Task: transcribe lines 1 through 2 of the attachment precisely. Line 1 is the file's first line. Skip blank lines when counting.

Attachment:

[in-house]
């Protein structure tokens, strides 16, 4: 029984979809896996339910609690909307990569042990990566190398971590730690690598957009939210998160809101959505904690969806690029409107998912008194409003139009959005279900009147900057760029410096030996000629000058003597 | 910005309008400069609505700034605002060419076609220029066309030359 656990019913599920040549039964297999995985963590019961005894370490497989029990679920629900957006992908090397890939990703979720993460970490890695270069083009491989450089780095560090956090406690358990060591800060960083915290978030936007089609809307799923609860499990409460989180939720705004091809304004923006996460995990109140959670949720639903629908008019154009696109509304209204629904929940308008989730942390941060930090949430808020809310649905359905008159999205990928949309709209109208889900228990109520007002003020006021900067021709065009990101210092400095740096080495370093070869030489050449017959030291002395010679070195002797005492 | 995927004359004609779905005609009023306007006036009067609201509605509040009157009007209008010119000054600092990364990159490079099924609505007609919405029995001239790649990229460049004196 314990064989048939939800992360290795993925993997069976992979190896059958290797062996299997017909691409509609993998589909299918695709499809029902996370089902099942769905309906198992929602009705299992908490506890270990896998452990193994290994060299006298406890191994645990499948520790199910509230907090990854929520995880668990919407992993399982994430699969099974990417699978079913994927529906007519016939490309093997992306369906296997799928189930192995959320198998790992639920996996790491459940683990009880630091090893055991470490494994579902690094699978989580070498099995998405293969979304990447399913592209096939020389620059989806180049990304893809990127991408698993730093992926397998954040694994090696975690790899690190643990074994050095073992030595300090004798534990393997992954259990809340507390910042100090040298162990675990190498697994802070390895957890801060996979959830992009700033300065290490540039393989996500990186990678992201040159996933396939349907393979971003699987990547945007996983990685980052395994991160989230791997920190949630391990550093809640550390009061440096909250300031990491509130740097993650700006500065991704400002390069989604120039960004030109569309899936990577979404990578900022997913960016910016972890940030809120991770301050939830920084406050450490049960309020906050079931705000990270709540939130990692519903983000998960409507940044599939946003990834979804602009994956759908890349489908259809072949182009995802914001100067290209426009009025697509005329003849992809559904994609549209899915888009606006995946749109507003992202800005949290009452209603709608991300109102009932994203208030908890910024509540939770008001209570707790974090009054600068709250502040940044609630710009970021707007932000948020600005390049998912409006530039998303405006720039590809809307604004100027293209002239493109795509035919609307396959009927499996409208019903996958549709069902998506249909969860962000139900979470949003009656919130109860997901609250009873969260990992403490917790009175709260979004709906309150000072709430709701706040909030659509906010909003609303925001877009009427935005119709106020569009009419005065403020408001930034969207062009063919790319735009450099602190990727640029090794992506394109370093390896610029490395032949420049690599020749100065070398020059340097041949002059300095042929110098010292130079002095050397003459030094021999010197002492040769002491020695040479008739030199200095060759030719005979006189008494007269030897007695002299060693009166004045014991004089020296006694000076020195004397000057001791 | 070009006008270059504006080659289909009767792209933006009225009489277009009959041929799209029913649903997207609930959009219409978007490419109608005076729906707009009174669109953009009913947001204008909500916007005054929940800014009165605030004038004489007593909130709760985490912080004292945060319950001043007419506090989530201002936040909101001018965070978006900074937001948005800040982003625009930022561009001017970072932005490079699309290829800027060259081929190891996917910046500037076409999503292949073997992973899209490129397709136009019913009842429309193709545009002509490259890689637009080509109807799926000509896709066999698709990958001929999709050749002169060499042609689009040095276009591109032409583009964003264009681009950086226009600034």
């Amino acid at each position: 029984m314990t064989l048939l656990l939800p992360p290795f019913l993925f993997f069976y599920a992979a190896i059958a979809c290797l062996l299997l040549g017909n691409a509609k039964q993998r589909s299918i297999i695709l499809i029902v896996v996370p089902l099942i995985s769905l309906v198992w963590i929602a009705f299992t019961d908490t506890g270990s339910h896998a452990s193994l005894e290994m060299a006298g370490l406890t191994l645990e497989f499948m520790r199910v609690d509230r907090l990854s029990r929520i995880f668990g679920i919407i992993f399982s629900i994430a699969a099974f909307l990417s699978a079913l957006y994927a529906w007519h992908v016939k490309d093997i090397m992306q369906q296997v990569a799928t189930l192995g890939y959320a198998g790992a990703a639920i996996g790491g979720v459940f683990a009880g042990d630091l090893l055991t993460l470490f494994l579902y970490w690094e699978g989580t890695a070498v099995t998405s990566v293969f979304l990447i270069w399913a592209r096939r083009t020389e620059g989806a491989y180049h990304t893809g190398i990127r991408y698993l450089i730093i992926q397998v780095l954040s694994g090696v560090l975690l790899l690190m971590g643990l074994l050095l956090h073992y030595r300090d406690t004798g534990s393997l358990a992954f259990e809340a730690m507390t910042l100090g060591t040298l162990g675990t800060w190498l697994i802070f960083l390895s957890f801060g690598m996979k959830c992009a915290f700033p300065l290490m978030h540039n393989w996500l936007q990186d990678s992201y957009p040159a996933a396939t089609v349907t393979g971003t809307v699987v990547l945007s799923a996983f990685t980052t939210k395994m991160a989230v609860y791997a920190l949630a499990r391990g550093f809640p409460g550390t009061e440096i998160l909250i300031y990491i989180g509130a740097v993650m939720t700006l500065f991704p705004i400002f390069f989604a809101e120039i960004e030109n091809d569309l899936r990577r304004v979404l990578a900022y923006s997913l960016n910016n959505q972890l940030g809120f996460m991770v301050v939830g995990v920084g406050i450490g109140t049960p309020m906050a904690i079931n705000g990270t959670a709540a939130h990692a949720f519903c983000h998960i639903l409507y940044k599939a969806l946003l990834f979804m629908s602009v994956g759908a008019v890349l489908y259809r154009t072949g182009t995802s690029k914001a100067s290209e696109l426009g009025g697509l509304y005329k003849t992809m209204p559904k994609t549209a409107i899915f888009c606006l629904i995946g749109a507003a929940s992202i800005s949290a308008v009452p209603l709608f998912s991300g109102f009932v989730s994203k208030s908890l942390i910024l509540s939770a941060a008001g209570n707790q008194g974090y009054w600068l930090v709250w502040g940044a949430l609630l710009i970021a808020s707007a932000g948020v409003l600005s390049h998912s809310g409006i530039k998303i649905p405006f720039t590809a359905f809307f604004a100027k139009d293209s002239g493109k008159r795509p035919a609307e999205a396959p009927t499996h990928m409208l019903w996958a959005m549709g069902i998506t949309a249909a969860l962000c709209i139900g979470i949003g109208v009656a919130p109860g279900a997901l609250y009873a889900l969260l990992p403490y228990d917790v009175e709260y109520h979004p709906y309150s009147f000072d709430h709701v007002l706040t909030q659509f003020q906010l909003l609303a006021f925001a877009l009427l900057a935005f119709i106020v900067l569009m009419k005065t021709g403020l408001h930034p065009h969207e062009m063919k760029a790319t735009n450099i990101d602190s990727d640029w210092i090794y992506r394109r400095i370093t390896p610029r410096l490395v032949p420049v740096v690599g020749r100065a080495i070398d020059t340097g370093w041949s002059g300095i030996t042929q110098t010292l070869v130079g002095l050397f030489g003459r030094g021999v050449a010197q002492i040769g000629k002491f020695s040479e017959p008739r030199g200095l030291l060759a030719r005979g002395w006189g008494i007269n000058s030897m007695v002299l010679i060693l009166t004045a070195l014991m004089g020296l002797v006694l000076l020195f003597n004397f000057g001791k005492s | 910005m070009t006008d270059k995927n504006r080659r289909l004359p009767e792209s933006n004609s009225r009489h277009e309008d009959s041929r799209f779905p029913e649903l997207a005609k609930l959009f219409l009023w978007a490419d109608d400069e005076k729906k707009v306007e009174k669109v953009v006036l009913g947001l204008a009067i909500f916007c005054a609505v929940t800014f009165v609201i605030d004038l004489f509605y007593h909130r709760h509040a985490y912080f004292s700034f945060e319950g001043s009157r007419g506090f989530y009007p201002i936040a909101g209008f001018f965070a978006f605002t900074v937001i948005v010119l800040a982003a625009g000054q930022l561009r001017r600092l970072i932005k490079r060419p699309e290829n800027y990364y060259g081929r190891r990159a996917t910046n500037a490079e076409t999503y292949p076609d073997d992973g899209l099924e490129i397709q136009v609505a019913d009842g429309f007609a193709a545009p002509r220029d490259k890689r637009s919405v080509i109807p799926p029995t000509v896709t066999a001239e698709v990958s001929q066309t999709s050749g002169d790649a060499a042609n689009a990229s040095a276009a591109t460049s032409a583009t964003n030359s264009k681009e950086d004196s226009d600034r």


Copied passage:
[in-house]
């Protein structure tokens, strides 16, 4: 029984979809896996339910609690909307990569042990990566190398971590730690690598957009939210998160809101959505904690969806690029409107998912008194409003139009959005279900009147900057760029410096030996000629000058003597 | 910005309008400069609505700034605002060419076609220029066309030359 656990019913599920040549039964297999995985963590019961005894370490497989029990679920629900957006992908090397890939990703979720993460970490890695270069083009491989450089780095560090956090406690358990060591800060960083915290978030936007089609809307799923609860499990409460989180939720705004091809304004923006996460995990109140959670949720639903629908008019154009696109509304209204629904929940308008989730942390941060930090949430808020809310649905359905008159999205990928949309709209109208889900228990109520007002003020006021900067021709065009990101210092400095740096080495370093070869030489050449017959030291002395010679070195002797005492 | 995927004359004609779905005609009023306007006036009067609201509605509040009157009007209008010119000054600092990364990159490079099924609505007609919405029995001239790649990229460049004196 314990064989048939939800992360290795993925993997069976992979190896059958290797062996299997017909691409509609993998589909299918695709499809029902996370089902099942769905309906198992929602009705299992908490506890270990896998452990193994290994060299006298406890191994645990499948520790199910509230907090990854929520995880668990919407992993399982994430699969099974990417699978079913994927529906007519016939490309093997992306369906296997799928189930192995959320198998790992639920996996790491459940683990009880630091090893055991470490494994579902690094699978989580070498099995998405293969979304990447399913592209096939020389620059989806180049990304893809990127991408698993730093992926397998954040694994090696975690790899690190643990074994050095073992030595300090004798534990393997992954259990809340507390910042100090040298162990675990190498697994802070390895957890801060996979959830992009700033300065290490540039393989996500990186990678992201040159996933396939349907393979971003699987990547945007996983990685980052395994991160989230791997920190949630391990550093809640550390009061440096909250300031990491509130740097993650700006500065991704400002390069989604120039960004030109569309899936990577979404990578900022997913960016910016972890940030809120991770301050939830920084406050450490049960309020906050079931705000990270709540939130990692519903983000998960409507940044599939946003990834979804602009994956759908890349489908259809072949182009995802914001100067290209426009009025697509005329003849992809559904994609549209899915888009606006995946749109507003992202800005949290009452209603709608991300109102009932994203208030908890910024509540939770008001209570707790974090009054600068709250502040940044609630710009970021707007932000948020600005390049998912409006530039998303405006720039590809809307604004100027293209002239493109795509035919609307396959009927499996409208019903996958549709069902998506249909969860962000139900979470949003009656919130109860997901609250009873969260990992403490917790009175709260979004709906309150000072709430709701706040909030659509906010909003609303925001877009009427935005119709106020569009009419005065403020408001930034969207062009063919790319735009450099602190990727640029090794992506394109370093390896610029490395032949420049690599020749100065070398020059340097041949002059300095042929110098010292130079002095050397003459030094021999010197002492040769002491020695040479008739030199200095060759030719005979006189008494007269030897007695002299060693009166004045014991004089020296006694000076020195004397000057001791 | 070009006008270059504006080659289909009767792209933006009225009489277009009959041929799209029913649903997207609930959009219409978007490419109608005076729906707009009174669109953009009913947001204008909500916007005054929940800014009165605030004038004489007593909130709760985490912080004292945060319950001043007419506090989530201002936040909101001018965070978006900074937001948005800040982003625009930022561009001017970072932005490079699309290829800027060259081929190891996917910046500037076409999503292949073997992973899209490129397709136009019913009842429309193709545009002509490259890689637009080509109807799926000509896709066999698709990958001929999709050749002169060499042609689009040095276009591109032409583009964003264009681009950086226009600034």